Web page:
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Getting Started with the HTML <dialog> Element

Monday Aug 26th 2019 by Bradley Jones

The <dialog> element is a newer edition to HTML that allows you to do what its name implies, create dialogs within your web applications. Learn how to get started using <dialog> today!

The <dialog> element was added to HTML in order to identify a part of a web page or application that a user interacts with such as a dialog box, window, or inspector.

This is a newer element, so it is not supported in all browsers. At the time this article was written, <dialog> was supported in the following:

  • Chrome
  • Chrome Android
  • Android WebView
  • Opera
  • Samsung Internet Android

Note that this was not supported in Firefox, Edge, Safari, or Internet Explorer at the time this was written. Because <dialog> is not yet supported by all browsers, if you choose to use it, you should include fallback logic.

The best way to learn about an HTML element is to jump into a bit of markup code! Listing 1 presents a very simple listing that you can launch in your browser to see the basics of this element in action.

Listing 1: Using the HTML <dialog> element

<html>
<body>
<h1>A Simple Dialog....</h1>
<dialog open>
  <p>Greetings, one and all!</p>
</dialog>
</body>
</html>

In this listing, you can see that a simple page is presented with a single heading and a paragraph greeting that is embedded in a dialog box. When you execute this on a browser that supports this new command you will see something similar to Figure 1. On a browser that is not supported, the <dialog> element will be ignored and you'll either not see the greeting, or it will be presented as standard text after the heading.

HTML_dialog_element_1
Figure 1: Basic use of HTML <dialog>

There is one more important item you should have noted in Listing 1. The dialog element has an attribute included. If you don't include an "open" attribute to state that the dialog should be rendered as open, then the assumption will be for a closed dialog and thus it won't be displayed. You can try this by removing the "open" from the code and rendering the page again.

The dialog presented in Listing 1 simply displayed text. The <dialog> element can contain more complex markup. One of the intents is to allow webpages to create and display popup or model windows without launching a new browser tab or window. This is helpful when building mobile applications. This functionality can be accomplished by combining a little bit of JavaScript with the <dialog> element as shown in Listing 2.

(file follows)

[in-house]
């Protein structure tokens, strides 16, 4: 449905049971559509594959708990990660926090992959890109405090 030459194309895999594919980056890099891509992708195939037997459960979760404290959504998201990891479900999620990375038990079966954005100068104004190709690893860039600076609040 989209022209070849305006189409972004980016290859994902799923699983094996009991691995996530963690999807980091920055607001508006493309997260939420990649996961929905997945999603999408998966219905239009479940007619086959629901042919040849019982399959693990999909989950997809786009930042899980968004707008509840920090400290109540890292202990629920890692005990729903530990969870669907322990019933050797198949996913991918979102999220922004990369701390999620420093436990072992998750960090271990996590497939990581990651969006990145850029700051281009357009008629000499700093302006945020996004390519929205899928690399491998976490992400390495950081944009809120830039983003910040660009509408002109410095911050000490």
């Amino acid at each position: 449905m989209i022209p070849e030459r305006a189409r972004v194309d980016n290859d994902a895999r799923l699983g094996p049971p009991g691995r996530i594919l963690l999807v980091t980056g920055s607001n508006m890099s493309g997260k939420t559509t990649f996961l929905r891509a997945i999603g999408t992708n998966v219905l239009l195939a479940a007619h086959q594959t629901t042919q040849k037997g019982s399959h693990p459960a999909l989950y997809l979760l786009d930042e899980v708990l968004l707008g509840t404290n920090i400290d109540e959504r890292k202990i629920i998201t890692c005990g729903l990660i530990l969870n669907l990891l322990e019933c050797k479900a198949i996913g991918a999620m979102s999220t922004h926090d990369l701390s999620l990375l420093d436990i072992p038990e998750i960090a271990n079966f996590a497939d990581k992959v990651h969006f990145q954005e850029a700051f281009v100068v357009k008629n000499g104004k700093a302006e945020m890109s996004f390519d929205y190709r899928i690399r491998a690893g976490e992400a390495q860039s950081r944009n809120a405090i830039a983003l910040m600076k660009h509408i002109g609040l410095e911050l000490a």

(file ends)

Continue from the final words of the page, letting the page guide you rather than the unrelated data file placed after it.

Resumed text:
Listing 2: Opening and Closing an HTML <dialog> element

<html>
<body>
<h1>My Page with a Dialog!</h1>
<hr />

<dialog> 
  <p>This is informative information, a menu, or 
  some other functionality you want in a model window 
  or dialog!</p> 
  <button id="closeMe">Close Dialog</button> 
</dialog> 

<button id="openMe">Show Me the Dialog!</button> 

<script>  
  var dialog = document.querySelector('dialog'); 
  document.querySelector('#openMe').onclick = function() 
  { 
     dialog.show(); 
  }; 
  document.querySelector('#closeMe').onclick = function() 
  { 
     dialog.close(); 
  }; 
</script>
<p>This web page shows a simple pop-up dialog</p>
</body>
</html>

In this new listing, you can see that a <dialog> element is included without the 'open' attribute. This means the dialog will not be displayed initially as shown in Figure 2.

HTML_dialog_element_2
Figure 2: A webpage with a closed dialog

In this example, the dialog is opened using a bit of JavaScript. By clicking on the "Show Me the Dialog" button, you cause code to execute that opens the dialog with a call to a "show()" method. This method is basically the same as setting the attribute of the dialog to "open". Once you click the button and call show(), you end up with a page that looks like Figure 3.

HTML_dialog_element_3
Figure 3: The opened dialog

The dialog in this listing contains more than just text. It also includes a button that is also associated to the JavaScript in the listing. Thus, when you click on the "Close Dialog" button, a call to the close() method of the dialog is executed and the dialog shuts down.

With a few lines of code that include some JavaScript and the <dialog> element, you can create pop-ups that stay within the context of the current webpage. This functionality should help make user experiences much better on mobile web apps once it has rolled out to all of the major browsers. Until then, as with any new functionality use with care by making sure you check for compatibility!

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